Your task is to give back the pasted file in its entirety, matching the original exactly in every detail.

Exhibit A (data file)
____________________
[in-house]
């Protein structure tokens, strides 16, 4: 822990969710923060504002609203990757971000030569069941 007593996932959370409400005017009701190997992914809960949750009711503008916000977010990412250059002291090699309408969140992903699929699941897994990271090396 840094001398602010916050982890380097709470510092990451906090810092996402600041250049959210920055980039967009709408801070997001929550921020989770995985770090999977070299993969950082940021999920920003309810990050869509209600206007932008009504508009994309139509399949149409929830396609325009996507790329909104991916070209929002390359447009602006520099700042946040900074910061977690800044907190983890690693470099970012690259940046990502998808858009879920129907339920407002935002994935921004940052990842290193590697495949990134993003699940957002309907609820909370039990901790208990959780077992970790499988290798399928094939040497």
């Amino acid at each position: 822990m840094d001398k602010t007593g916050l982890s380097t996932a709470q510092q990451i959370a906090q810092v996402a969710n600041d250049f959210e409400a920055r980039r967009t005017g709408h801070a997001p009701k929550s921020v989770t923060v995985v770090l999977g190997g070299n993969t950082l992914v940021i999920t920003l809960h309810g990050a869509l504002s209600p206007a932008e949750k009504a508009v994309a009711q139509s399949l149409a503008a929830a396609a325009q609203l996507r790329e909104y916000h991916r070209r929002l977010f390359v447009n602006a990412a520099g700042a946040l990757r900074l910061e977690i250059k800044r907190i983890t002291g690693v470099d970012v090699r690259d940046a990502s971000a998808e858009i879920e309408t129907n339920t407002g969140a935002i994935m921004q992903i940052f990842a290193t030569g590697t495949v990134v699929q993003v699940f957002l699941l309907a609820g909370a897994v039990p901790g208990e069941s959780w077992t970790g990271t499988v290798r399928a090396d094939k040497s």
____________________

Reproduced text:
[in-house]
């Protein structure tokens, strides 16, 4: 822990969710923060504002609203990757971000030569069941 007593996932959370409400005017009701190997992914809960949750009711503008916000977010990412250059002291090699309408969140992903699929699941897994990271090396 840094001398602010916050982890380097709470510092990451906090810092996402600041250049959210920055980039967009709408801070997001929550921020989770995985770090999977070299993969950082940021999920920003309810990050869509209600206007932008009504508009994309139509399949149409929830396609325009996507790329909104991916070209929002390359447009602006520099700042946040900074910061977690800044907190983890690693470099970012690259940046990502998808858009879920129907339920407002935002994935921004940052990842290193590697495949990134993003699940957002309907609820909370039990901790208990959780077992970790499988290798399928094939040497």
């Amino acid at each position: 822990m840094d001398k602010t007593g916050l982890s380097t996932a709470q510092q990451i959370a906090q810092v996402a969710n600041d250049f959210e409400a920055r980039r967009t005017g709408h801070a997001p009701k929550s921020v989770t923060v995985v770090l999977g190997g070299n993969t950082l992914v940021i999920t920003l809960h309810g990050a869509l504002s209600p206007a932008e949750k009504a508009v994309a009711q139509s399949l149409a503008a929830a396609a325009q609203l996507r790329e909104y916000h991916r070209r929002l977010f390359v447009n602006a990412a520099g700042a946040l990757r900074l910061e977690i250059k800044r907190i983890t002291g690693v470099d970012v090699r690259d940046a990502s971000a998808e858009i879920e309408t129907n339920t407002g969140a935002i994935m921004q992903i940052f990842a290193t030569g590697t495949v990134v699929q993003v699940f957002l699941l309907a609820g909370a897994v039990p901790g208990e069941s959780w077992t970790g990271t499988v290798r399928a090396d094939k040497s």